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How to build an exhaust resonator tube to eliminate drone
The concept behind drone is pretty simple; nearly everything has a resonant frequency...exhaust systems, electronic RLC circuits, even gravitation has resonance. At peak resonance, the amplitude of the wave at the resonant frequency shoots up to many times higher than normal amplitude. With sound resonance, it pops up when a certain frequency emitted from the engine resonates with the exhaust system and muffler to create that nasty in-cab drone. Unfortunately this resonance often has its peak right in the area where you want to cruise, between 55-75mph.
The solution is a 1/4 wave resonator tube. Simply put, it is a small piece of exhaust pipe with a flat capped end welded nearly perpendicular to the exhaust flow post-muffler that serves to take some of the resonant amplitude and shoot it back into the exhaust pipe out of phase with the resonant frequency to bring down the amplitude. If you've ever taken a physics class, this is in the 'standing wave dynamics' chapter. Mufflers are designed to bring down the amplitude or volume of the exhaust note at all RPMs, but they typically can't do anything about resonance. Corsa mufflers have a built-in resonator that works decent, but only with the entire exhaust kit. Sometimes you'll run across a setup that drones at an RPM the Corsa muffler and exhaust wasn't designed to combat, so theres a chance the internal resonator will do little to no good.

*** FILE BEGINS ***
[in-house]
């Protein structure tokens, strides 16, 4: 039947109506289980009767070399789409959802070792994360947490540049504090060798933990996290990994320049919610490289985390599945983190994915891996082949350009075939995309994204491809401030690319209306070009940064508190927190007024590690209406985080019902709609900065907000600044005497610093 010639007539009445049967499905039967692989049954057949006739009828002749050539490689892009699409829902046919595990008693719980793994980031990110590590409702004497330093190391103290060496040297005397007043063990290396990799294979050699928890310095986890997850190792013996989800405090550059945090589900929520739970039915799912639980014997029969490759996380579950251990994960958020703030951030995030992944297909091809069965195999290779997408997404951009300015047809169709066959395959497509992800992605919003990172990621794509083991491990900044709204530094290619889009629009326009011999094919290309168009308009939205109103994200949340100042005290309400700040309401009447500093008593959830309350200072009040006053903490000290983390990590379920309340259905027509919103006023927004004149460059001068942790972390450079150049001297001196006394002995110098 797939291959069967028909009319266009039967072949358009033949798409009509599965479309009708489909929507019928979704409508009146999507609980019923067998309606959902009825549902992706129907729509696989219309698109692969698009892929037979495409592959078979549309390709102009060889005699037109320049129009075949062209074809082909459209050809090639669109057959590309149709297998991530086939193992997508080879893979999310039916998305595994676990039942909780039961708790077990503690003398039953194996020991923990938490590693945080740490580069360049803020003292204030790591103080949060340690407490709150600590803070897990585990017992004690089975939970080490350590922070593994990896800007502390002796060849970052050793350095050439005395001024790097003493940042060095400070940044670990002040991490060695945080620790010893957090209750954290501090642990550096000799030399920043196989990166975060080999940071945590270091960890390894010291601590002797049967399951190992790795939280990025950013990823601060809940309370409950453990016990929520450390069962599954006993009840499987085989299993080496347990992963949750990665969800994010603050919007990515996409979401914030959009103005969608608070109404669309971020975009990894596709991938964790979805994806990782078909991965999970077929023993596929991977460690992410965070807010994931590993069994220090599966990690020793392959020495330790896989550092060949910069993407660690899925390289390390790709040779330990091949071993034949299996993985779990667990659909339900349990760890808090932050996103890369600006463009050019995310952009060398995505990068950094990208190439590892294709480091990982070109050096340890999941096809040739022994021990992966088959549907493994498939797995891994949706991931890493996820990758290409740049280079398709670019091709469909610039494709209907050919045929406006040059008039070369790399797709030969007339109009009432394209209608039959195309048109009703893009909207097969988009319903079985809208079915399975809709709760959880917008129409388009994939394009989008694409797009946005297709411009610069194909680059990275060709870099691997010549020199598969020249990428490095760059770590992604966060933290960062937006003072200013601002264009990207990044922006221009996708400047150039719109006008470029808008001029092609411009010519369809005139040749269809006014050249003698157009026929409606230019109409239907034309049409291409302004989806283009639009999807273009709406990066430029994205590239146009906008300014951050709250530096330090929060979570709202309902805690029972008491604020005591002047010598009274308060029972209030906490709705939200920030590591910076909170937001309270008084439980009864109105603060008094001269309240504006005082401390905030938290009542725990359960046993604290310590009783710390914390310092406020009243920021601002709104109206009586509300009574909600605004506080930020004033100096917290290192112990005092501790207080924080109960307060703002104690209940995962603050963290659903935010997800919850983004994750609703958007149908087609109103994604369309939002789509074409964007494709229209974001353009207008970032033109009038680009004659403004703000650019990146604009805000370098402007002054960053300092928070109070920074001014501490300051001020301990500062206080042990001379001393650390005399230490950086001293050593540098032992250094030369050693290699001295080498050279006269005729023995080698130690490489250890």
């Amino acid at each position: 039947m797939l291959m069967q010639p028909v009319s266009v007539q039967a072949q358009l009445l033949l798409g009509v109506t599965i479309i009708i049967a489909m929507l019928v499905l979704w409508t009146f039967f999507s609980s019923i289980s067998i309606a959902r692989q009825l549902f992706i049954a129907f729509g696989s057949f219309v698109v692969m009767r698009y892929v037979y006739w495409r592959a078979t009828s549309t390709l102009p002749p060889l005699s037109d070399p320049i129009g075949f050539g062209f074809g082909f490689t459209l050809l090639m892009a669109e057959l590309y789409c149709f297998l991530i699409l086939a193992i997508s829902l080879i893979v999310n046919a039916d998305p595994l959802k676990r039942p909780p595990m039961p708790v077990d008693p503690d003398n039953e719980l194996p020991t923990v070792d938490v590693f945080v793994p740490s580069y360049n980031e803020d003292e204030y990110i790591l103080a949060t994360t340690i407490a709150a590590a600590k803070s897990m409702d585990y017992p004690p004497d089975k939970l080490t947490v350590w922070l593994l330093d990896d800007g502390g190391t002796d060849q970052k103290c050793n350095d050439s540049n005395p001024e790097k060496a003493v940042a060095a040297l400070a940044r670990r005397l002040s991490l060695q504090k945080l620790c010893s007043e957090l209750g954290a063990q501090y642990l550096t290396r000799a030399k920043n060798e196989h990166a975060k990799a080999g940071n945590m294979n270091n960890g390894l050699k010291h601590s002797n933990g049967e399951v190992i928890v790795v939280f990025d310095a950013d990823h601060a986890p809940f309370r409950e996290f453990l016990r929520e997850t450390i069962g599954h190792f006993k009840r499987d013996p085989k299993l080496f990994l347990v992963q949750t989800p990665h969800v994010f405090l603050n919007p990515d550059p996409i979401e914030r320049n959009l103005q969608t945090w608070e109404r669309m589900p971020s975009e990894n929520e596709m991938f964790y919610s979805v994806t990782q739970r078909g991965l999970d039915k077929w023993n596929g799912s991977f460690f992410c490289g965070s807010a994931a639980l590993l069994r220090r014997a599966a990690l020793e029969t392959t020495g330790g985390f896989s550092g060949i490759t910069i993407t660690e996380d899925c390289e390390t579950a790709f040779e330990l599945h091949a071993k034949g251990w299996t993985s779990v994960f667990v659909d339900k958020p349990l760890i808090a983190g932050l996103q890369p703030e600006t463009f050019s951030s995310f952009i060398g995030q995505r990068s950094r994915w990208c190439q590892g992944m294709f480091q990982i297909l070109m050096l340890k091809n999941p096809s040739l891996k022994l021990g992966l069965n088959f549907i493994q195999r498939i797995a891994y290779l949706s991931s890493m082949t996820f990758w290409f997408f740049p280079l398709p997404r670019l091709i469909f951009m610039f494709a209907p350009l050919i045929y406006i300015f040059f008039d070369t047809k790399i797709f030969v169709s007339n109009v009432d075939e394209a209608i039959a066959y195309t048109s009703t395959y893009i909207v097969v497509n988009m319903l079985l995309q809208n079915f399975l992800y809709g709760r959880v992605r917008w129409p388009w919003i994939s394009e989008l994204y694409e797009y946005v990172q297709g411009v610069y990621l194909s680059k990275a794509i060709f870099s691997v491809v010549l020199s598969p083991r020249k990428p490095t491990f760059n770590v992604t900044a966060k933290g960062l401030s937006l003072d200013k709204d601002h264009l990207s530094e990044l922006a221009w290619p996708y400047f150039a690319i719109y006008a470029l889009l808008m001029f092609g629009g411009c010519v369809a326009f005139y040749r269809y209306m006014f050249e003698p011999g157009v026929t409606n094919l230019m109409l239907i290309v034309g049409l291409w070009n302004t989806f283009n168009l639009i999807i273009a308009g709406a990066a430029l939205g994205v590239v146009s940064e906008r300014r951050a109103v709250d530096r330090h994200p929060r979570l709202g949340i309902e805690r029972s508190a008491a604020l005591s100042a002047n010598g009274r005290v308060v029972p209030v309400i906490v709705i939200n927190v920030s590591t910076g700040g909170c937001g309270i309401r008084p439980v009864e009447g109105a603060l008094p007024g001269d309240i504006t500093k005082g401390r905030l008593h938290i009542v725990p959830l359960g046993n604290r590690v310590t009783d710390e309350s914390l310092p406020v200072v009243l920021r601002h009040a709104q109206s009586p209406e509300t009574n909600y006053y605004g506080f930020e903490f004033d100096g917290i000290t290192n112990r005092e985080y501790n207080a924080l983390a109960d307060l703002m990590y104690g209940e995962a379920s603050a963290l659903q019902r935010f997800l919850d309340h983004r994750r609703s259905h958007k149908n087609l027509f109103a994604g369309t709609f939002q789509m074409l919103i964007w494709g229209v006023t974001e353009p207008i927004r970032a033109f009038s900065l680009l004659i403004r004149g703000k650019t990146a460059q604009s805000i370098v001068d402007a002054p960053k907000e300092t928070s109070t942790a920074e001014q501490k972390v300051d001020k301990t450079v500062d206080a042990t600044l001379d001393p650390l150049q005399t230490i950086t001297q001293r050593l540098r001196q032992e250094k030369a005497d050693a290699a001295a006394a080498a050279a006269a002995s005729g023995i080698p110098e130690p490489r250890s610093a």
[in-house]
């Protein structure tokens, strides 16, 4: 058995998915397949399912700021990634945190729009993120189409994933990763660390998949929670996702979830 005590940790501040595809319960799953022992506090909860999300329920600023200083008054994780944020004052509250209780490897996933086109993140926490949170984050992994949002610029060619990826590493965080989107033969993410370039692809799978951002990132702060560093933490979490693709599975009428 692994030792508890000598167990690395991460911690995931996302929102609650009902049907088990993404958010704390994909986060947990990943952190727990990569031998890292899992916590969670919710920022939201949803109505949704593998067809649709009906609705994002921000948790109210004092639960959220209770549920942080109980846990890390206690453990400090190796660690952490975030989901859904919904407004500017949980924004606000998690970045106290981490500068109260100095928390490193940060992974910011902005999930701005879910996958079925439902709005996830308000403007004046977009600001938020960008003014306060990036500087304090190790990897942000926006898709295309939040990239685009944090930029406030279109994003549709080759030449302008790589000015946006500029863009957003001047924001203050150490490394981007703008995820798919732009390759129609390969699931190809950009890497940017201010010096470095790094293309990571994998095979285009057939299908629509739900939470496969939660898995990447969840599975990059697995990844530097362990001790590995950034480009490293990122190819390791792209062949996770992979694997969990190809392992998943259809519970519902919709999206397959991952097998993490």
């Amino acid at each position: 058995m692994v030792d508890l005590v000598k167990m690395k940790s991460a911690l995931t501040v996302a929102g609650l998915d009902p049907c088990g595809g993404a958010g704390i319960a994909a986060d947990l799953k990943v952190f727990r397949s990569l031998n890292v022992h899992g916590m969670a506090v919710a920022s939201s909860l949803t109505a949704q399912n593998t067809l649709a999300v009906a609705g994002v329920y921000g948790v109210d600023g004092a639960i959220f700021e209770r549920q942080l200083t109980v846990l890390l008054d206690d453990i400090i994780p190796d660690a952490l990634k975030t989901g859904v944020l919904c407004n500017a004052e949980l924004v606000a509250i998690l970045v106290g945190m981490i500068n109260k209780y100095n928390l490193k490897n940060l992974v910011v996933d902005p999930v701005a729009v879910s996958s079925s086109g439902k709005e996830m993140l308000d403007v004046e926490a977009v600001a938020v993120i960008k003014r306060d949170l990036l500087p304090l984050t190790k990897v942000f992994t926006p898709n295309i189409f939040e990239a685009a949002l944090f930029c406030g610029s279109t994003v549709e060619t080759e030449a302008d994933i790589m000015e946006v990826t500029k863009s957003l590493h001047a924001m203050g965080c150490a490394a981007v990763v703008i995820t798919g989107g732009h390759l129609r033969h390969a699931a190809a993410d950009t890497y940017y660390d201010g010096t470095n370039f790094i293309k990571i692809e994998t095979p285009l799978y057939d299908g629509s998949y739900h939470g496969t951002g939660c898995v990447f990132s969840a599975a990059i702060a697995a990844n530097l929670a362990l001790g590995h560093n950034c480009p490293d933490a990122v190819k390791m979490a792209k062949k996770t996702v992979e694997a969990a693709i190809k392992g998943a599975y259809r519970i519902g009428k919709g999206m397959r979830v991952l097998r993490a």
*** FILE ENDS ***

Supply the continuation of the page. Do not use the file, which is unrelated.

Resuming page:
Things you need to know to build the resonator:
-RPM that drone occurs at
-Number of cylinders (engines with simultaneous firing cylinders like the SRT-10 truck will divide this number by two)
You will also need to know the speed of sound. It varies with temperature, but is generally accepted to be 343m/s.
Say your V8 truck resonates at 2000rpms, right at cruising speed. You'll need to find the frequency of the drone. Units here are pulses per second, or Hertz.
f = RPM * pulses/rev * (1/60)
f = 2000 rev/min * 4 pulses/rev * (1/60)
f = 133.34 pulses/second = 133.34Hz
At 2000rpms, your V8 fires 4 times per revolution. RPM is in minutes, so divide by 60 to reduce to seconds. Now you need to find the length of the wave at the frequency you just calculated. Wavelength is denoted by lambda (λ), units are meters.
λ = v/f = speed of sound / frequency
λ = (343m/s)/(133.34Hz)
λ = 2.572 meters
This gives you the length of a full sound wave. The idea here is to reintroduce a sound wave into the exhaust that is 180° out of phase with your drone frequency. To do this, you build your resonator tube at exactly one-fourth the length of the resonant wave. By the time the sound wave enters the resonator tube, bounces off the end and re-enters the exhaust stream, the amplitude is exactly opposite of the drone frequency and will lower or eliminate the volume of the drone.
Dividing the wavelength by 4 gives you 0.643m, or about 2.1 feet. Its long and kind of awkward, but someone who has had to deal with a droning truck on a road trip will likely sacrifice the space to make it fit